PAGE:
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Slack Nails the Reasons Why You Open Up and Share Your API Road Map

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Slack Nails the Reasons Why You Open Up and Share Your API Road Map

API Evangelist Kin Lane gives a real life example of why APIs are meant to be open and shared.

· Integration Zone
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Today’s data climate is fast-paced and it’s not slowing down. Here’s why your current integration solution is not enough. Brought to you in partnership with Liaison Technologies.

Many of the core areas of my API research, and the common building blocks of the API life cycle that I talk about regularly, often seem trivial to the technically inclined, or the purely business focused segments of my audience. To many, having a road map might be a thing you have when developing and deploying an API, but really doesn't matter if you share publicly. I'd say, with technical folks they often don't even think of it, with the more business focused individuals often deliberately choose not to, seeing it as giving away too much information to your competition. 

I think Slack nails the reason why you want to open up and share your API road map. I can talk about this kind of stuff until I'm blue in the face, but people just don't listen -- they need leadership like Slack brings to the table. In their post today, they open with:

We know that being a developer is hard, and building on a platform is not a decision to be made lightly. Many platforms have burned developers and we frequently see that risk highlighted. This is our response.

They nail the the (often elusive) promise of the API ecosystem:

An ecosystem, a real platform, is shared. We are growing fast, but no one company alone could grow fast enough to meet the amount of potential in front of us. We are working hard, but no one team can work hard enough to meet the demand that lies before us all. Instead, we are building a platform where this potential, this demand, is shared. As we grow, developers are able to succeed with us; sharing our customers and joining us in changing the way people do work. In turn, our customers are delighted, new customers have even more reason to use Slack, and the cycle continues.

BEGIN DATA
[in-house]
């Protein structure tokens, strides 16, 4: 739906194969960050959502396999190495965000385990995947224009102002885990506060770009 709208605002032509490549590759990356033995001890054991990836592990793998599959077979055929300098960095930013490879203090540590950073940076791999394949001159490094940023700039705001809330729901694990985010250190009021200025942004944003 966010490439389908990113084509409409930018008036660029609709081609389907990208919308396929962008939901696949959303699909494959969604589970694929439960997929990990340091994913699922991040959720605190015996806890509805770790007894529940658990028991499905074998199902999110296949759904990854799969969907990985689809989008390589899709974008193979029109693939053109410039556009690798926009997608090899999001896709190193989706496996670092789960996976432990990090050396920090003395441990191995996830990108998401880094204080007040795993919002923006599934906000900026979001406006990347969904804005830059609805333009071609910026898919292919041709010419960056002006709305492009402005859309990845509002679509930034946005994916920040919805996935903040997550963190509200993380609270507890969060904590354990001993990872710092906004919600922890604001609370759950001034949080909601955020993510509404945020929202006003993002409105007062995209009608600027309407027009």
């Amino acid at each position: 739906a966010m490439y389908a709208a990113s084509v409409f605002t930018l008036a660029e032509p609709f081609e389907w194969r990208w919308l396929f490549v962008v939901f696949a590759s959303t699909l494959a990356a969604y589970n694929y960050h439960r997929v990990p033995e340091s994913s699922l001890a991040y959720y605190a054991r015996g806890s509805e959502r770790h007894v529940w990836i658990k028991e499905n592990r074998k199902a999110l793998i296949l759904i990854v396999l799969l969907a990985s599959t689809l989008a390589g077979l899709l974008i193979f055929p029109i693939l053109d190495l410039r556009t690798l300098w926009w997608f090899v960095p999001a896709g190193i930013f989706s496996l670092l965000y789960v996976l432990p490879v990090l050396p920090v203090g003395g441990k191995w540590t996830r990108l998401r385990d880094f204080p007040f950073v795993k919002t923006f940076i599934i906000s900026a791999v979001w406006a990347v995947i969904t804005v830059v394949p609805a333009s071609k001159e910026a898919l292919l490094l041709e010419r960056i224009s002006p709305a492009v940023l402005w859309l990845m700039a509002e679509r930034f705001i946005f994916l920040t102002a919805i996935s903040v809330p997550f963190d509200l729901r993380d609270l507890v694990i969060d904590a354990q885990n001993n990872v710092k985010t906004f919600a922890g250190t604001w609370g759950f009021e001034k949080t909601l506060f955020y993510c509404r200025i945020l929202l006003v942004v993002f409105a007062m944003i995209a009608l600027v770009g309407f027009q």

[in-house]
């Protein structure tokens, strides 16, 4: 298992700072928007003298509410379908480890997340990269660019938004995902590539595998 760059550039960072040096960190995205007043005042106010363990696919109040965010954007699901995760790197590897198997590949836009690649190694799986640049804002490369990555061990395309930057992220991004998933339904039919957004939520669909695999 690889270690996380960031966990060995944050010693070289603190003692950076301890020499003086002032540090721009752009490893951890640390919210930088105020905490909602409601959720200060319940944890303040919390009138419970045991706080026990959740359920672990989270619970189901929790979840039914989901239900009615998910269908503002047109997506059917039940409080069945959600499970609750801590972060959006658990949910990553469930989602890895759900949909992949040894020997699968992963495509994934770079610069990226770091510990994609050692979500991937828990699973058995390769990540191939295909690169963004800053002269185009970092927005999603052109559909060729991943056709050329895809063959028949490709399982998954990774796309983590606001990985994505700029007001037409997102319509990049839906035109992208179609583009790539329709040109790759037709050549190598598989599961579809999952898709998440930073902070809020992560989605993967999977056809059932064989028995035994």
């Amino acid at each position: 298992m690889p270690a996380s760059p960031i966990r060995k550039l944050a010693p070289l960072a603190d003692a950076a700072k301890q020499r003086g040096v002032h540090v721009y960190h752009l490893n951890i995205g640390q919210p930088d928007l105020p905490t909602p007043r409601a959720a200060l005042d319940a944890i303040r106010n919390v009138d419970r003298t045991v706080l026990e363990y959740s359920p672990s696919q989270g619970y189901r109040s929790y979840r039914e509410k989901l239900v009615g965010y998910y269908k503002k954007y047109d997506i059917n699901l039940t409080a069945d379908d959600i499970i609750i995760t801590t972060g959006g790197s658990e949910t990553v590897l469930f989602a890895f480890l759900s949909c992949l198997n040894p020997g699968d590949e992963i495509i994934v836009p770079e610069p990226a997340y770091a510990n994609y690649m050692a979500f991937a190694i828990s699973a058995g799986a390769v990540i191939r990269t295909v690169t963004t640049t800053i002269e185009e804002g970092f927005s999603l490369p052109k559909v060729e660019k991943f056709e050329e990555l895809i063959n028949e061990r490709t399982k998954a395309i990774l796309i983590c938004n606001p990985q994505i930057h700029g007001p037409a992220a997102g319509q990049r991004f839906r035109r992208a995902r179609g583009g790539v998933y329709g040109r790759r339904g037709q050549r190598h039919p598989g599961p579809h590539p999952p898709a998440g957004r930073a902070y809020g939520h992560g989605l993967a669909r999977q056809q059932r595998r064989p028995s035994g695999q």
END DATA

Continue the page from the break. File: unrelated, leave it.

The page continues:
They nail the reality of the API ecosystem, and how it is a shared experience:

An ecosystem in its healthiest form creates a virtuous cycle. Platforms do fail. We’ll make mistakes, but we’re building for something much greater. We are building for a future where Slack is dwarfed by the aggregate value of the companies built on top of it. This is our success as a platformâ—âwhen the value of the businesses built on top of us is, in sum, larger than we can ever be.

They connect the reality of an ecosystem with having a public road map:

So, today we’re sharing our platform product roadmap. It is a small step in equipping you to claim this opportunity with us. There are three major platform product themes to highlight: app discovery, interactivity and developer experienceâ—âyou can see more on this card.

Slack doesn't stop there, and throw in having a idea showcase to help as well:

We’re also sharing what we’re calling an Ideaboard —âa list of useful ideas that could be built into Slack apps per conversations we’ve had with our customers. [...] The goal of the Ideaboard is to continue this momentum by creating a bridge between our developer community and our customers’ needs.

As Slack mentions, this won't be perfect. They don't have all the answers. A public road map and idea board  might not ultimately make or break Slack as a platform, or ensure the community continues to evolve as a full blown ecosystem. Shit can go wrong at any point, but having a public road map, and active, truly contributing idea board, will go a long way to contributing to positive outcomes. 

If you aren't allowing input from your API community into your road map, truly considering this input as you craft your road map, and then share the resulting plan with your community, how can you ever expect them to stay in sync? It doesn't mean that Slack will listen to everything, and every developers opinion will be included in the road map. It will however, put Slack into a more open state of mind, and go a long way to set the right tone in the API ecosystem, building trust with the individuals and business who are building on their platform.

What tone has been set in the community around the APIs you provide? What is the tone in the communities you exist in as an API consumer? 

Is iPaaS solving the right problems? Not knowing the fundamental difference between iPaaS and iPaaS+ could cost you down the road. Brought to you in partnership with Liaison Technologies.

Topics:
api design ,api best practices ,slack

Published at DZone with permission of Kin Lane, DZone MVB. See the original article here.

Opinions expressed by DZone contributors are their own.

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